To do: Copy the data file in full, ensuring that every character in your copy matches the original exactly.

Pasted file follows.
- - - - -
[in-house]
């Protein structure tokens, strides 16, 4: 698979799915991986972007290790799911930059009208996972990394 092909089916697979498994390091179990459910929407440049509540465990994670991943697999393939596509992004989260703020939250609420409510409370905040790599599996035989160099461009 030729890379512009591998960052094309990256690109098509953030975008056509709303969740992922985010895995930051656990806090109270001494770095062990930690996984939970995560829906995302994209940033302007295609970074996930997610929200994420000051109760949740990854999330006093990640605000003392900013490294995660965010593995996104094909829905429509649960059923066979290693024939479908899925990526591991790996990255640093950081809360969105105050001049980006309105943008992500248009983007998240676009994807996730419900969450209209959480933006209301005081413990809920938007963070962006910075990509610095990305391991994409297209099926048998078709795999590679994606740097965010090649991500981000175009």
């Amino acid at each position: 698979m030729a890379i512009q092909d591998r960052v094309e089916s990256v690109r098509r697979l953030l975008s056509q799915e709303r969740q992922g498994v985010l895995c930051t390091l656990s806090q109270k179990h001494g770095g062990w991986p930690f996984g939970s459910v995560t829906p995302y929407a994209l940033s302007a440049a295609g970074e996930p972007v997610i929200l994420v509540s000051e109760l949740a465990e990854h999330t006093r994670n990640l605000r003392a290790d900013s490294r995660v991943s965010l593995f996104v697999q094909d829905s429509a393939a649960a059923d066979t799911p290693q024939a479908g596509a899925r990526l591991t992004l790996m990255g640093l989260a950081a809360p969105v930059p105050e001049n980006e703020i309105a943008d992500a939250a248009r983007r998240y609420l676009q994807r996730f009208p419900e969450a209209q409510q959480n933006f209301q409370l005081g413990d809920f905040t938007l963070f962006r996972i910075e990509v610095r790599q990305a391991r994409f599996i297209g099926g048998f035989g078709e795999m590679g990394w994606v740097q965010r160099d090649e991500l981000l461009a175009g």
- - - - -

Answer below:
[in-house]
């Protein structure tokens, strides 16, 4: 698979799915991986972007290790799911930059009208996972990394 092909089916697979498994390091179990459910929407440049509540465990994670991943697999393939596509992004989260703020939250609420409510409370905040790599599996035989160099461009 030729890379512009591998960052094309990256690109098509953030975008056509709303969740992922985010895995930051656990806090109270001494770095062990930690996984939970995560829906995302994209940033302007295609970074996930997610929200994420000051109760949740990854999330006093990640605000003392900013490294995660965010593995996104094909829905429509649960059923066979290693024939479908899925990526591991790996990255640093950081809360969105105050001049980006309105943008992500248009983007998240676009994807996730419900969450209209959480933006209301005081413990809920938007963070962006910075990509610095990305391991994409297209099926048998078709795999590679994606740097965010090649991500981000175009």
């Amino acid at each position: 698979m030729a890379i512009q092909d591998r960052v094309e089916s990256v690109r098509r697979l953030l975008s056509q799915e709303r969740q992922g498994v985010l895995c930051t390091l656990s806090q109270k179990h001494g770095g062990w991986p930690f996984g939970s459910v995560t829906p995302y929407a994209l940033s302007a440049a295609g970074e996930p972007v997610i929200l994420v509540s000051e109760l949740a465990e990854h999330t006093r994670n990640l605000r003392a290790d900013s490294r995660v991943s965010l593995f996104v697999q094909d829905s429509a393939a649960a059923d066979t799911p290693q024939a479908g596509a899925r990526l591991t992004l790996m990255g640093l989260a950081a809360p969105v930059p105050e001049n980006e703020i309105a943008d992500a939250a248009r983007r998240y609420l676009q994807r996730f009208p419900e969450a209209q409510q959480n933006f209301q409370l005081g413990d809920f905040t938007l963070f962006r996972i910075e990509v610095r790599q990305a391991r994409f599996i297209g099926g048998f035989g078709e795999m590679g990394w994606v740097q965010r160099d090649e991500l981000l461009a175009g």